House Speaker John Boehner said on Tuesday that the U.S. and Pakistan needed to figure out once and for all the nature of what has been oft-described a "complicated" relationship, noting that "I see an ally" but "I think it's a moment when we need to look each other in the eye and decide, are we real allies?
Speaking in an interview on NBC's "Today Show," Boehner emphasized Pakistan's crucial role in the U.S. war on terror, but said that "I don't think we ought to have questions" about whether or not the country was truly working with the America to achieve its goals.
"I see an ally [in Pakistan]," Boehner told NBC's Matt Lauer. "But clearly there are questions that remain about what they knew or didn't know about bin Laden being in their country. There are certainly questions about their willingness to pursue some terrorists but maybe not others."
"I do trust them," he added, "But I think it's a moment when we need to look each other in the eye and decide, are we real allies? Are we going to work together? And if we are, you're either all in or you're not in."
Questions about the strength of the relationship between the U.S. and Pakistani governments have become increasingly fraught in the days since the death of Osama bin Laden, particularly in light of the fact that the al Qaeda leader had been living in a conspicuous mansion in suburban Islamabad for at least five years before he was found. Many, including President Obama, have wondered whether or not high-level officials in Pakistan were knowingly harboring the man for whom the U.S. searched for nearly ten years since 9/11.
But Boehner, like most lawmakers, reiterated Pakistan's key role in the U.S. mission in Afghanistan, and urged Americans not to minimize the sacrifices many Pakistanis have made in the process.
"Pakistan has been a real asset when it comes to fighting the war on terror," Boehner said. "And let's never forget that Pakistan has lost more troops and more individuals than we have here in America. So they have been an ally. They have been helpful."
The Ohio Republican has emphasized over the last week that now is "not a time to back away from Pakistan" -- and that reducing financial aid to the nation would be "premature."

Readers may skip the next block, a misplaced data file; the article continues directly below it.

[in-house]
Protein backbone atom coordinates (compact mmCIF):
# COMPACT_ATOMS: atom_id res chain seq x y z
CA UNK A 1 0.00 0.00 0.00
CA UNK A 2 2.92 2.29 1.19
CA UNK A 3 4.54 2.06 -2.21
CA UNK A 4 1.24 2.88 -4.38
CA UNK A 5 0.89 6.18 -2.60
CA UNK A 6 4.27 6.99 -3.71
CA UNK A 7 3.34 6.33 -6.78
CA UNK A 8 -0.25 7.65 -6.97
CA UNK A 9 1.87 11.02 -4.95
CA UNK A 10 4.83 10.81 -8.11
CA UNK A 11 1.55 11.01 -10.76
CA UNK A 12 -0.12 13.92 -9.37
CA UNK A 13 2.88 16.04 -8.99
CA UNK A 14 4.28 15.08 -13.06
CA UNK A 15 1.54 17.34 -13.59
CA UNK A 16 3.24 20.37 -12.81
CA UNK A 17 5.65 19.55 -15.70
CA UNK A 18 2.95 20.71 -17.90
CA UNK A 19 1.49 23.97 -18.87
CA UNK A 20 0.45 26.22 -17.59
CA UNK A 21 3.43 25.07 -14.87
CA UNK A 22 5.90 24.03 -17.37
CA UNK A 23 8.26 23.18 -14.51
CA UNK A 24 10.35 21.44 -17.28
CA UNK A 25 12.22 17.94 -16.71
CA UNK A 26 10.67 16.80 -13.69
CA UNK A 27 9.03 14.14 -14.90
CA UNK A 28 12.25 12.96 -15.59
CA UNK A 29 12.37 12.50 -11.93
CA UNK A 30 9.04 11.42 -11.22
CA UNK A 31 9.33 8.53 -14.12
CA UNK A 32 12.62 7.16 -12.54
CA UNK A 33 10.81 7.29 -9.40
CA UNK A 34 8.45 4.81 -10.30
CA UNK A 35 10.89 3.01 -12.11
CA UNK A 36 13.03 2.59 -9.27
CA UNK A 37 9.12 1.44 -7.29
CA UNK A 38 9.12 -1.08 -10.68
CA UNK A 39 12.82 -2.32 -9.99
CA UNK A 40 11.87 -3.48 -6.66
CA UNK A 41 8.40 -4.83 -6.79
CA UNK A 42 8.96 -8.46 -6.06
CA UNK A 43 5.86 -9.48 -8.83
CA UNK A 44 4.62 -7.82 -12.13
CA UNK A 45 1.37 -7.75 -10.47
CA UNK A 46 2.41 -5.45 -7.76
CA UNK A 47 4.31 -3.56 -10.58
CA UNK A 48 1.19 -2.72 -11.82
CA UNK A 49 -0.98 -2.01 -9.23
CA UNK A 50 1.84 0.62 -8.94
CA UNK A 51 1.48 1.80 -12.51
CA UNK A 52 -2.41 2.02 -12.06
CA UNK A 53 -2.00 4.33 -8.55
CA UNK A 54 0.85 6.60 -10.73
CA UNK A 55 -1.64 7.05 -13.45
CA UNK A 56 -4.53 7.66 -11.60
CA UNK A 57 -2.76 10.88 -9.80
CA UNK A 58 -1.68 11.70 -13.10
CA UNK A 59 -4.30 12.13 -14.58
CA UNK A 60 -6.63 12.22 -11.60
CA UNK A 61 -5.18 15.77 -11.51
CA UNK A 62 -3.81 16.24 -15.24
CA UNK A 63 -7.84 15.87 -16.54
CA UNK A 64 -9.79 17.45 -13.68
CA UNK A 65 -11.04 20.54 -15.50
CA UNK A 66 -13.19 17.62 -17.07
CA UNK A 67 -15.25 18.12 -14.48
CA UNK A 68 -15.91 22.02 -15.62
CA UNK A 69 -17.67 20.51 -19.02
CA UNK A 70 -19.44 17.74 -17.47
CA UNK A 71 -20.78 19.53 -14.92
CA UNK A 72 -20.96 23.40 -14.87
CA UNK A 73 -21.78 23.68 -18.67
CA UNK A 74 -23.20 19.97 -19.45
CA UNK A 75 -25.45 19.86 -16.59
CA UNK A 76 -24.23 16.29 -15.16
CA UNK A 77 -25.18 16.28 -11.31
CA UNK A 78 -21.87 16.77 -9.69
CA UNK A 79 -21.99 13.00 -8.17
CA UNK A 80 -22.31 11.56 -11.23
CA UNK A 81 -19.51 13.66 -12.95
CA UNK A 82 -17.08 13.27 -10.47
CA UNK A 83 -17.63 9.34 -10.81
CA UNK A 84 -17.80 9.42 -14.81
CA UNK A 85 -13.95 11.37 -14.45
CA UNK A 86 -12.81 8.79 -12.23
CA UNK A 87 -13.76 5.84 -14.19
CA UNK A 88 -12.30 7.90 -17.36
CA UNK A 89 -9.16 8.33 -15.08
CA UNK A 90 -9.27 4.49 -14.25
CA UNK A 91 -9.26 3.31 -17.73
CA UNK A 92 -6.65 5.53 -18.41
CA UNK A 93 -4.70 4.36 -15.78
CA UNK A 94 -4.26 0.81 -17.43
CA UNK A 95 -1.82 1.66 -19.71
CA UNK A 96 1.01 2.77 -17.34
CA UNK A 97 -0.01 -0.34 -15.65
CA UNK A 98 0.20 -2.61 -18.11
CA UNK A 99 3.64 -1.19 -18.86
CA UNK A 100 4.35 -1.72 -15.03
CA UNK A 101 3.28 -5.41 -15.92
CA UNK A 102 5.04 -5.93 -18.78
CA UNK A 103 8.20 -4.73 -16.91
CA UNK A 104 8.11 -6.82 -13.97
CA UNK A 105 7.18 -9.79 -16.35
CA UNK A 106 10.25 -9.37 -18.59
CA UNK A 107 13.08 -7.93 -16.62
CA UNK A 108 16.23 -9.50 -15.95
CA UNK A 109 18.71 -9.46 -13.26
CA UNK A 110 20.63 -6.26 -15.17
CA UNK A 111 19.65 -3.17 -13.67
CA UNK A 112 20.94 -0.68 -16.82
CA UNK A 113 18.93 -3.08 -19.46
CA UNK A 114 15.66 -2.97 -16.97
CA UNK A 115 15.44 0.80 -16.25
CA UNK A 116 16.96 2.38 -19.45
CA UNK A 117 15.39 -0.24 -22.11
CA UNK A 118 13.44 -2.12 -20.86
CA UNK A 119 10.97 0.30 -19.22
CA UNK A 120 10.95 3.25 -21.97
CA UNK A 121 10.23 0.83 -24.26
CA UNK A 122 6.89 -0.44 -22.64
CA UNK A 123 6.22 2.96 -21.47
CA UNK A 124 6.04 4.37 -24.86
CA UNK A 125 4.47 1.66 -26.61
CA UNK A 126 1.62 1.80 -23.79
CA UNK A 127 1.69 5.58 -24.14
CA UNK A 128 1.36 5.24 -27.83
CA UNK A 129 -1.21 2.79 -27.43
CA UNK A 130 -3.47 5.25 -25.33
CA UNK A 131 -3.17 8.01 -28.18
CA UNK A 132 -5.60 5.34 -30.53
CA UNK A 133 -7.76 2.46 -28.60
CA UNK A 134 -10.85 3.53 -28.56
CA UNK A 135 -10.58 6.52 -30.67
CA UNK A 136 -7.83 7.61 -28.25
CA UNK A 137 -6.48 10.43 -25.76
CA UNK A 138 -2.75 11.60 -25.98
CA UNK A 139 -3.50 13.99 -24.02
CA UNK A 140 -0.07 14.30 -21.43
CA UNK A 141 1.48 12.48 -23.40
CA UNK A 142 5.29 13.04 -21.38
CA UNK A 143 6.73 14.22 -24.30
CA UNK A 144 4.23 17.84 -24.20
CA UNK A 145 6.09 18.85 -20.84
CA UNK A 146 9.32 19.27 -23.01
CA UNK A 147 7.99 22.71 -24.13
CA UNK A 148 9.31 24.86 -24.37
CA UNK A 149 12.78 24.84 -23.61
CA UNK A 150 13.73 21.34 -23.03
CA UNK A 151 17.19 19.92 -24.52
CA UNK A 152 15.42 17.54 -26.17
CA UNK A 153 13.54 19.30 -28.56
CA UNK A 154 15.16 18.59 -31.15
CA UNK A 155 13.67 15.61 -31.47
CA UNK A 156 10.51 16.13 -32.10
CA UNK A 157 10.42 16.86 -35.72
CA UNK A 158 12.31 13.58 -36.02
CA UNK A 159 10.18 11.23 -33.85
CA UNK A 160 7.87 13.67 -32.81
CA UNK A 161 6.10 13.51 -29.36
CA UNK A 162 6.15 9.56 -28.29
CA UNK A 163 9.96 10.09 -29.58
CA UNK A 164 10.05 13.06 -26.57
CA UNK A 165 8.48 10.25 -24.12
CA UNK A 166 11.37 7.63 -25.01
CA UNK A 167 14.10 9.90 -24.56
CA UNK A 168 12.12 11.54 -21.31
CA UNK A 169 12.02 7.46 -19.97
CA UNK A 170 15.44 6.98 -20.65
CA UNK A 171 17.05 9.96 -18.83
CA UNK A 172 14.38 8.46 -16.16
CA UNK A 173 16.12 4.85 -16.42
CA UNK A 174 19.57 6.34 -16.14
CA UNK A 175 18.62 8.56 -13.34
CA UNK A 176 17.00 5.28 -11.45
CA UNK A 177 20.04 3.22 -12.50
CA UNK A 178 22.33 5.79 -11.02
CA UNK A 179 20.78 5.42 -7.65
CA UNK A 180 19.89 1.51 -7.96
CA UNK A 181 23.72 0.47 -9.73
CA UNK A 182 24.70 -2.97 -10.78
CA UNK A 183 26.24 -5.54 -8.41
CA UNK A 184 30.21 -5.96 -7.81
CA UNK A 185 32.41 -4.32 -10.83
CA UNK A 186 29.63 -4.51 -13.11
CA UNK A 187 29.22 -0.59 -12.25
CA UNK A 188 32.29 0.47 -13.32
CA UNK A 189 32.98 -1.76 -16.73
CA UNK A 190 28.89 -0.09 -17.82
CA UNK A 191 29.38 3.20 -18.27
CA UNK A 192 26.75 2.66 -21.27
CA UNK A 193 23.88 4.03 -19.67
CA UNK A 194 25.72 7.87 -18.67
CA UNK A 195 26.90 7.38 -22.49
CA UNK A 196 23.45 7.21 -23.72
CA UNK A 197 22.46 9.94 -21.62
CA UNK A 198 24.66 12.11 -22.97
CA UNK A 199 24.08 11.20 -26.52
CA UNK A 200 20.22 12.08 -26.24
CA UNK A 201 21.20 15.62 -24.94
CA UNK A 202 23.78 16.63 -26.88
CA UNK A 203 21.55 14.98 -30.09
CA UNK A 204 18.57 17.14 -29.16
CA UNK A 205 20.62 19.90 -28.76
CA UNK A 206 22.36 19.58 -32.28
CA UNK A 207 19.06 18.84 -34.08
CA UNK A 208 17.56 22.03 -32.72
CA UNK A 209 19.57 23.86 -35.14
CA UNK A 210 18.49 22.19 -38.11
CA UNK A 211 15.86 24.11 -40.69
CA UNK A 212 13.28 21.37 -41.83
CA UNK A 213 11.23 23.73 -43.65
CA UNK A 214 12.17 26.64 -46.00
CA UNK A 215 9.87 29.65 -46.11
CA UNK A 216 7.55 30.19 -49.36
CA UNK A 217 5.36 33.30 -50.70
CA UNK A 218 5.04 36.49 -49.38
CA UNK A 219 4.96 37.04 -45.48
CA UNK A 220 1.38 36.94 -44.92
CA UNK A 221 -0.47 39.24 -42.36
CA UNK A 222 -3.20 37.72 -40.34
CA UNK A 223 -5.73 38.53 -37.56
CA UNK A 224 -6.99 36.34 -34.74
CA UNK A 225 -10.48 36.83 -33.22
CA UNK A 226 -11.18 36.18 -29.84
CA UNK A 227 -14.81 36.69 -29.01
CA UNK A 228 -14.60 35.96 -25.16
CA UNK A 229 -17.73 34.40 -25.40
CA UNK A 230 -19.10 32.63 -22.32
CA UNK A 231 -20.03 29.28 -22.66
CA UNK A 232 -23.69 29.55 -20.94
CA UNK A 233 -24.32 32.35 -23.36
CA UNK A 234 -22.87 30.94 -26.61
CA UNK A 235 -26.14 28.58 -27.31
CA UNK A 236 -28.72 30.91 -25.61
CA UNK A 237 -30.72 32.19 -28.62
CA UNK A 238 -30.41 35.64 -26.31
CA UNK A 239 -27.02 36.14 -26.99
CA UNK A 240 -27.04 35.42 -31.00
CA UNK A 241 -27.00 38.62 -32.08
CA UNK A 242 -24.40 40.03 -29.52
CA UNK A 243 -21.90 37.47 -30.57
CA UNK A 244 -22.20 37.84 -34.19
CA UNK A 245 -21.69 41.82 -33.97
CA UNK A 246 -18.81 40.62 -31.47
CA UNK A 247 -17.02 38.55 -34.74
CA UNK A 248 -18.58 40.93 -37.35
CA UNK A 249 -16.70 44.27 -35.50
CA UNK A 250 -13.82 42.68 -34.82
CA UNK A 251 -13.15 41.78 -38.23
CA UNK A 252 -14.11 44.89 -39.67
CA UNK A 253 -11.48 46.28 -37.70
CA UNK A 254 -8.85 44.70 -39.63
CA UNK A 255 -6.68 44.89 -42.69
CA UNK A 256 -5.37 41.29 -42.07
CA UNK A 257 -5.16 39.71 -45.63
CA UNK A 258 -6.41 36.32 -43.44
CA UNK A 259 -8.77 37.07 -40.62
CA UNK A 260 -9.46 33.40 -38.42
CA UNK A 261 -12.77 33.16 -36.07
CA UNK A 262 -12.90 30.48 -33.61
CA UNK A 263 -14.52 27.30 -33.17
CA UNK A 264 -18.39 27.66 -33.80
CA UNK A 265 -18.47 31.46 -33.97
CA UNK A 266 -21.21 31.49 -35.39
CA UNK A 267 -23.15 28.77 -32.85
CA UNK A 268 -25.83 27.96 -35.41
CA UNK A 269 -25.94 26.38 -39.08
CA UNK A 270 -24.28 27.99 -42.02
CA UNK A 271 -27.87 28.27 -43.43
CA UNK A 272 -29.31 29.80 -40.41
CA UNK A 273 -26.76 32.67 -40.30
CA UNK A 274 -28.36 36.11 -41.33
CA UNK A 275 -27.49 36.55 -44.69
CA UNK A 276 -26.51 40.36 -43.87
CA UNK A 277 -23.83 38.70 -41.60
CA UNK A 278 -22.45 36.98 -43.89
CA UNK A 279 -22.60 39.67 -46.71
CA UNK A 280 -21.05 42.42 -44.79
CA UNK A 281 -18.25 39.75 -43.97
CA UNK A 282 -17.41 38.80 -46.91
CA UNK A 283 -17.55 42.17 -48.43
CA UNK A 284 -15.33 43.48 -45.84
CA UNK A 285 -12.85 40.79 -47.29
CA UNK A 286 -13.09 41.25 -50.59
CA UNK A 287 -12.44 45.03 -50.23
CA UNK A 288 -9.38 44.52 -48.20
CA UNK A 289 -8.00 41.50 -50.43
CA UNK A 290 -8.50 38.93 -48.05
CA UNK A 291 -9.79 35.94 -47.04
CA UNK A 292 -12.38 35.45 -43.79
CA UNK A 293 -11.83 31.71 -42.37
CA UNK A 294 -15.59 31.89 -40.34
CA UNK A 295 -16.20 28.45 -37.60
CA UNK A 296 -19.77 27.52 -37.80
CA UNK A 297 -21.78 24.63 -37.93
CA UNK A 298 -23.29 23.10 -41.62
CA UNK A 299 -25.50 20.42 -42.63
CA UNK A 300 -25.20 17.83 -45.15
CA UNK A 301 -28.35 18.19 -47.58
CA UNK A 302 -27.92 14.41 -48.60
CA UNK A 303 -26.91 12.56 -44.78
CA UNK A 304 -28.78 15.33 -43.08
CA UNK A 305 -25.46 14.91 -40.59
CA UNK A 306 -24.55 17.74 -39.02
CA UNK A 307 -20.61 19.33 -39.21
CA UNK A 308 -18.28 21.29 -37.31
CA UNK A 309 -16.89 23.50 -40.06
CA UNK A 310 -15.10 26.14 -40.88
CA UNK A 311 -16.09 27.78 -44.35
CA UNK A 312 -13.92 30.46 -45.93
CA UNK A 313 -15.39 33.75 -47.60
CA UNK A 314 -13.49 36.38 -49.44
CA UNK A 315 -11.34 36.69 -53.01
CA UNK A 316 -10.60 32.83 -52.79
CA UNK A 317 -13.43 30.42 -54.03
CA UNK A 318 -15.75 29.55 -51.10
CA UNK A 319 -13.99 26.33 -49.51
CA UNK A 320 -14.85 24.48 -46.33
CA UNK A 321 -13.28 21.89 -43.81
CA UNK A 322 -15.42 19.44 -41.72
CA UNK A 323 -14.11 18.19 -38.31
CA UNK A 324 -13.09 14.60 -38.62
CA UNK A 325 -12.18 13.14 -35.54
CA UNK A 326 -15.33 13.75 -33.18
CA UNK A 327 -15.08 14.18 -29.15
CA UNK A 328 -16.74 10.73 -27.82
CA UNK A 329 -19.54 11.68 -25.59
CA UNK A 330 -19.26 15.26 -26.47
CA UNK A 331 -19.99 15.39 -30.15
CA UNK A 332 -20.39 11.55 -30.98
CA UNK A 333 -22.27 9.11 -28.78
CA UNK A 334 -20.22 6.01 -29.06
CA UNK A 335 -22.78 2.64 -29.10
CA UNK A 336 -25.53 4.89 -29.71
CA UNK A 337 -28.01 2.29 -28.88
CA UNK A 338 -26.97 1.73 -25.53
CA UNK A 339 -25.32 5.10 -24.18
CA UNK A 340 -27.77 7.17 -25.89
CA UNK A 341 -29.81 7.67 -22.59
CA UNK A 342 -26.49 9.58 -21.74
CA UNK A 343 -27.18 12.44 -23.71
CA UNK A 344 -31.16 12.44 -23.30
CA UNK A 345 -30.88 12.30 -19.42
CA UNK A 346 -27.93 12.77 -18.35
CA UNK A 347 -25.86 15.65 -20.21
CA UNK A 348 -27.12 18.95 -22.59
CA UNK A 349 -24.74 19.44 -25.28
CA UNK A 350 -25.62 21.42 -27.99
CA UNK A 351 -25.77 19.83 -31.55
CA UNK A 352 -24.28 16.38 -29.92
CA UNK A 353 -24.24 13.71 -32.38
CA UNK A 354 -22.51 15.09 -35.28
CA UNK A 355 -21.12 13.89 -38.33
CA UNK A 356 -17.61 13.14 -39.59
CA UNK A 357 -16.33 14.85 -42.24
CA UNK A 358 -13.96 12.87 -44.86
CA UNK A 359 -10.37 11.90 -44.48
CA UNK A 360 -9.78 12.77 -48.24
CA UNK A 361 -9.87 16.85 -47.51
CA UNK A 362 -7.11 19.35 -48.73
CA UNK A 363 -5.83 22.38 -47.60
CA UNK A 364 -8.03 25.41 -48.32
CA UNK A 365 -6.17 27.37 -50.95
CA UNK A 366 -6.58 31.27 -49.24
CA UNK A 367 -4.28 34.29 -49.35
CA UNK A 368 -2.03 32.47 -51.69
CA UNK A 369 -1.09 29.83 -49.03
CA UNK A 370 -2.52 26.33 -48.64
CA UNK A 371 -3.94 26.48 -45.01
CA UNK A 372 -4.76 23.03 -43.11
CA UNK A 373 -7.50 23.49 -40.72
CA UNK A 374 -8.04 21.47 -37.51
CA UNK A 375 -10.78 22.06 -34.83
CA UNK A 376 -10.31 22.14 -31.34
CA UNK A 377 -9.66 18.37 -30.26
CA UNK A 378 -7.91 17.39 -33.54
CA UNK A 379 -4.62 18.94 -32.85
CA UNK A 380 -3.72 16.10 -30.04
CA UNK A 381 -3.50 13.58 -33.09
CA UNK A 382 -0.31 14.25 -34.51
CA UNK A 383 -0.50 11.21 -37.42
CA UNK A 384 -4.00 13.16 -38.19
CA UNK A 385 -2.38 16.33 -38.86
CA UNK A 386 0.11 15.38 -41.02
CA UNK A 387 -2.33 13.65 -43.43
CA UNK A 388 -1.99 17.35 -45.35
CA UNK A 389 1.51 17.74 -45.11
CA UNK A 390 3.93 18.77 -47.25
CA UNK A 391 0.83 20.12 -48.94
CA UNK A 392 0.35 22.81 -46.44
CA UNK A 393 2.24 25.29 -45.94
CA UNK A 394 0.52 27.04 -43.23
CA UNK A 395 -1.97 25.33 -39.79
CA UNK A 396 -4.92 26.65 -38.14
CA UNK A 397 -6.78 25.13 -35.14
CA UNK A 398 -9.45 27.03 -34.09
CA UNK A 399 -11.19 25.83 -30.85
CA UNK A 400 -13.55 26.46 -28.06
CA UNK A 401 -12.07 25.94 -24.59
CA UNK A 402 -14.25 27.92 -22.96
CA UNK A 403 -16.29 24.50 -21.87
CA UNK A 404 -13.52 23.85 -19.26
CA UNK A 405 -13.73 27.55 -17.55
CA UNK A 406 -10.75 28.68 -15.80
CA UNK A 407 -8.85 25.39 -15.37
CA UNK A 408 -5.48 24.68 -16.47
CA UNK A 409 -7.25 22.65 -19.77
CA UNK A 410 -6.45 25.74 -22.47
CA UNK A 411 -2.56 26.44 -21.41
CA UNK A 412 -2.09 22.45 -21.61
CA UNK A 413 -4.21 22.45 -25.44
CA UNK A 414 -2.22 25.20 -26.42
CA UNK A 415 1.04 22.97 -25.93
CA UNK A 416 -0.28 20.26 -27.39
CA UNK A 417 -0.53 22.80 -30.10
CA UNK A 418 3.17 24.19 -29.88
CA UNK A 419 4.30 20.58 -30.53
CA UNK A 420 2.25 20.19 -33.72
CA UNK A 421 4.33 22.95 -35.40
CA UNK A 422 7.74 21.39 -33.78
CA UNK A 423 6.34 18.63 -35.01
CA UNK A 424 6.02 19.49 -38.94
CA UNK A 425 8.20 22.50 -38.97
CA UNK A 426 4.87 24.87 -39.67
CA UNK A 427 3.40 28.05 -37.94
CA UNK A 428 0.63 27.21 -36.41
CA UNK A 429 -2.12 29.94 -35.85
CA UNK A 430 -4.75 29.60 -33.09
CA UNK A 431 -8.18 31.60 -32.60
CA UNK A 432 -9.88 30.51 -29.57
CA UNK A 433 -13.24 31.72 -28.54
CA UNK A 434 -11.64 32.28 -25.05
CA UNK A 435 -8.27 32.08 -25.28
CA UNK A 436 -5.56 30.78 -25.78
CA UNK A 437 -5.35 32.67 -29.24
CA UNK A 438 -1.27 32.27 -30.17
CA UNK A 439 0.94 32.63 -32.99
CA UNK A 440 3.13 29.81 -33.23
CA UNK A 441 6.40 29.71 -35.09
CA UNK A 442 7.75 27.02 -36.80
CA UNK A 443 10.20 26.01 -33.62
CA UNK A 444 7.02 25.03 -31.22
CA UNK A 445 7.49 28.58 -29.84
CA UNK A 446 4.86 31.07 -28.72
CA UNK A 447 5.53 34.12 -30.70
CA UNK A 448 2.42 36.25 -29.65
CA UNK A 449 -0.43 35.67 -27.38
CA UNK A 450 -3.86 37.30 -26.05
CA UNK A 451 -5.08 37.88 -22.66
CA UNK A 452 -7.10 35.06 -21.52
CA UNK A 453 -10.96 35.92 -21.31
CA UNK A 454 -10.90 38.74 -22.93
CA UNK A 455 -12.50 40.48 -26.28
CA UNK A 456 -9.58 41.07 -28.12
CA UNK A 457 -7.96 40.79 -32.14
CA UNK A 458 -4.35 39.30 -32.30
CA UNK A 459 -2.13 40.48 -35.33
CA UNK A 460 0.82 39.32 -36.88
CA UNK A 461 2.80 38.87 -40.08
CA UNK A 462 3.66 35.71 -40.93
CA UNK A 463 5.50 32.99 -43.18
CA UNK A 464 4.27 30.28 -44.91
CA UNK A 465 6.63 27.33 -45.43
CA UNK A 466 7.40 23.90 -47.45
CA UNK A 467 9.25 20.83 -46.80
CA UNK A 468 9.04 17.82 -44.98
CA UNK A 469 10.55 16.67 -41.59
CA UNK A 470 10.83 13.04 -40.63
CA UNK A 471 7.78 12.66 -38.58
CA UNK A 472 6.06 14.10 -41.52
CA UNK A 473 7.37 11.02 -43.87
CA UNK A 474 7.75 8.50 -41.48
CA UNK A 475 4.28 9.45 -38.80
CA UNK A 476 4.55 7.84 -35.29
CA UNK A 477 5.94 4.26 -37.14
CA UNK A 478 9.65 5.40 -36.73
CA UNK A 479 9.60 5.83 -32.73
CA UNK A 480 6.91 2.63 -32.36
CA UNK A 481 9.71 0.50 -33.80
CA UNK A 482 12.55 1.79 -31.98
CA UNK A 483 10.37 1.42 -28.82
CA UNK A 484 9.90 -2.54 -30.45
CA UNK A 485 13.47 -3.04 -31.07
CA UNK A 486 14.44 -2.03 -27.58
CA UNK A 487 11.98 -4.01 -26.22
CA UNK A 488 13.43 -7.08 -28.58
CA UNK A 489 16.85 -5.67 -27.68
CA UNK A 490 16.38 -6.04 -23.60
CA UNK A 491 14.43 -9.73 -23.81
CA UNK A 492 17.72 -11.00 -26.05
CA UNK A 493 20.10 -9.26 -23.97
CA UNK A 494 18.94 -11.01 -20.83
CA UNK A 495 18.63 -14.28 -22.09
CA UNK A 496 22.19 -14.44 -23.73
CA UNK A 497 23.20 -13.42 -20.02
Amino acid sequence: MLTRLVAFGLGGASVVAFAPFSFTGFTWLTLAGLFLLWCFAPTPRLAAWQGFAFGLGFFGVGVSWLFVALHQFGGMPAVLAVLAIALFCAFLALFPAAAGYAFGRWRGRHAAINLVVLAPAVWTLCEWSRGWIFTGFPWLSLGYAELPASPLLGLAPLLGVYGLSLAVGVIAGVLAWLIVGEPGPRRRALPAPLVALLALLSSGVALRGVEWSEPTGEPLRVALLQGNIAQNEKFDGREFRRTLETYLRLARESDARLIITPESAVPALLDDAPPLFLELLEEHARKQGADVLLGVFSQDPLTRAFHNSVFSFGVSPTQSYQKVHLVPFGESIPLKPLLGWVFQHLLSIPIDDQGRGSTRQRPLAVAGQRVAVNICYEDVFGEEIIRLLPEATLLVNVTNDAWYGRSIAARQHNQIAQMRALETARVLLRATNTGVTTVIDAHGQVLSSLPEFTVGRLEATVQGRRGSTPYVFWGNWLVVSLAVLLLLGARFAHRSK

"Is it expensive?" Boehner asked recently, of the nearly $20 billion the U.S. has provided to Pakistan since the 9/11 terrorist attacks. He conceded that it had, but that the expenditures have "been worth it."
Boehner added, however, that "there are questions and I don't think we ought to have questions."
He also commented on the 2012 Republican presidential field - though he declined to endorse a particular candidate.
"There are a lot of good candidates out there. Donald Trump would be one of them, maybe. He really hasn't said if he's running or not running," Boehner said, when questioned about his support for the reality television host.
"I would expect that we haven't seen all of the candidates yet," he added. "I understand my good friend Newt Gingrich is about to announce. I think he brings an awful lot to the debate. But there are a lot of candidates, and the process of going through presidential primary will sort out the good from the bad and we'll end up with a very good candidate."
Boehner also piled on in praising first-term Republican New Jersey Gov. Chris Christie, who, despite his relative inexperience, is being courted by a number of powerful Republicans to enter the race.
"I know him pretty well. I think he's done a great job and he speaks English, which the American people like, English, like in plain talk," Boehner said, of Christie. "I think Mitch Daniels is looking pretty seriously at this -- the governor of Indiana - another person who's got a track record of reform in his state, the kind of reforms we need in Washington, D.C."